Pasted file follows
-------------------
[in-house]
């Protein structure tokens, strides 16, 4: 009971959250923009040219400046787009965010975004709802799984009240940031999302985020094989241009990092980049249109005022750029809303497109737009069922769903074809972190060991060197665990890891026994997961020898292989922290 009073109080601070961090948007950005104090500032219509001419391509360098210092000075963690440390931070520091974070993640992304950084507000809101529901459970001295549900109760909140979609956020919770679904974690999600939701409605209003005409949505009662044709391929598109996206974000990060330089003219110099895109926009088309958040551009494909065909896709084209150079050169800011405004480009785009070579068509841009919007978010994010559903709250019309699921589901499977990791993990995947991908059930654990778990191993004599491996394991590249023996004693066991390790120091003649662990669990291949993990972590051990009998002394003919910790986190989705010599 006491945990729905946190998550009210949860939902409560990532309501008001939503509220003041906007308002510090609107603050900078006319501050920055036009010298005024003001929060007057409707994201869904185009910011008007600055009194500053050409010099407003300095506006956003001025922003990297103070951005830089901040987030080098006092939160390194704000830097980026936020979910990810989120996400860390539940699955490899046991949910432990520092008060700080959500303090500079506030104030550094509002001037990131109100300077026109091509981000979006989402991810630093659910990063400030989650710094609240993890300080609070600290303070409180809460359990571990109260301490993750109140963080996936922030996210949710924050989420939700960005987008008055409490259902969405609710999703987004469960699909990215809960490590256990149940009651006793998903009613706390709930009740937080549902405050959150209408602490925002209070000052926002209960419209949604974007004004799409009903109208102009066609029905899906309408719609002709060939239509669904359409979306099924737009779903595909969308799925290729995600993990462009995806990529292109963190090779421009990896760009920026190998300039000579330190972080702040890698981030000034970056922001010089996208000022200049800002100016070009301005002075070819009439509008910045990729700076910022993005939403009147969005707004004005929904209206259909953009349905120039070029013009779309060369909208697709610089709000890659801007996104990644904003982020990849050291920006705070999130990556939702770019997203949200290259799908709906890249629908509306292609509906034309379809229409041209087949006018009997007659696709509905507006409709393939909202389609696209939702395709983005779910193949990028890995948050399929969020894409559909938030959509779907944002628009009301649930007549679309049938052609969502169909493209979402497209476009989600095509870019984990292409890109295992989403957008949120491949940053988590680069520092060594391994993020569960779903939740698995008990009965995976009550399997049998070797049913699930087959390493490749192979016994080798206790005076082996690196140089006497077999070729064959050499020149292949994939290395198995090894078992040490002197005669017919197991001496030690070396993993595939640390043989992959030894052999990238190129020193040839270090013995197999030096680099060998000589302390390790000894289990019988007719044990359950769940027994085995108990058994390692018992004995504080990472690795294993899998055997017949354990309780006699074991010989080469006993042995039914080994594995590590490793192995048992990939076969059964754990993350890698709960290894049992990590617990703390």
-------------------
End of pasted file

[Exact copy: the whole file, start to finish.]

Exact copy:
[in-house]
């Protein structure tokens, strides 16, 4: 009971959250923009040219400046787009965010975004709802799984009240940031999302985020094989241009990092980049249109005022750029809303497109737009069922769903074809972190060991060197665990890891026994997961020898292989922290 009073109080601070961090948007950005104090500032219509001419391509360098210092000075963690440390931070520091974070993640992304950084507000809101529901459970001295549900109760909140979609956020919770679904974690999600939701409605209003005409949505009662044709391929598109996206974000990060330089003219110099895109926009088309958040551009494909065909896709084209150079050169800011405004480009785009070579068509841009919007978010994010559903709250019309699921589901499977990791993990995947991908059930654990778990191993004599491996394991590249023996004693066991390790120091003649662990669990291949993990972590051990009998002394003919910790986190989705010599 006491945990729905946190998550009210949860939902409560990532309501008001939503509220003041906007308002510090609107603050900078006319501050920055036009010298005024003001929060007057409707994201869904185009910011008007600055009194500053050409010099407003300095506006956003001025922003990297103070951005830089901040987030080098006092939160390194704000830097980026936020979910990810989120996400860390539940699955490899046991949910432990520092008060700080959500303090500079506030104030550094509002001037990131109100300077026109091509981000979006989402991810630093659910990063400030989650710094609240993890300080609070600290303070409180809460359990571990109260301490993750109140963080996936922030996210949710924050989420939700960005987008008055409490259902969405609710999703987004469960699909990215809960490590256990149940009651006793998903009613706390709930009740937080549902405050959150209408602490925002209070000052926002209960419209949604974007004004799409009903109208102009066609029905899906309408719609002709060939239509669904359409979306099924737009779903595909969308799925290729995600993990462009995806990529292109963190090779421009990896760009920026190998300039000579330190972080702040890698981030000034970056922001010089996208000022200049800002100016070009301005002075070819009439509008910045990729700076910022993005939403009147969005707004004005929904209206259909953009349905120039070029013009779309060369909208697709610089709000890659801007996104990644904003982020990849050291920006705070999130990556939702770019997203949200290259799908709906890249629908509306292609509906034309379809229409041209087949006018009997007659696709509905507006409709393939909202389609696209939702395709983005779910193949990028890995948050399929969020894409559909938030959509779907944002628009009301649930007549679309049938052609969502169909493209979402497209476009989600095509870019984990292409890109295992989403957008949120491949940053988590680069520092060594391994993020569960779903939740698995008990009965995976009550399997049998070797049913699930087959390493490749192979016994080798206790005076082996690196140089006497077999070729064959050499020149292949994939290395198995090894078992040490002197005669017919197991001496030690070396993993595939640390043989992959030894052999990238190129020193040839270090013995197999030096680099060998000589302390390790000894289990019988007719044990359950769940027994085995108990058994390692018992004995504080990472690795294993899998055997017949354990309780006699074991010989080469006993042995039914080994594995590590490793192995048992990939076969059964754990993350890698709960290894049992990590617990703390």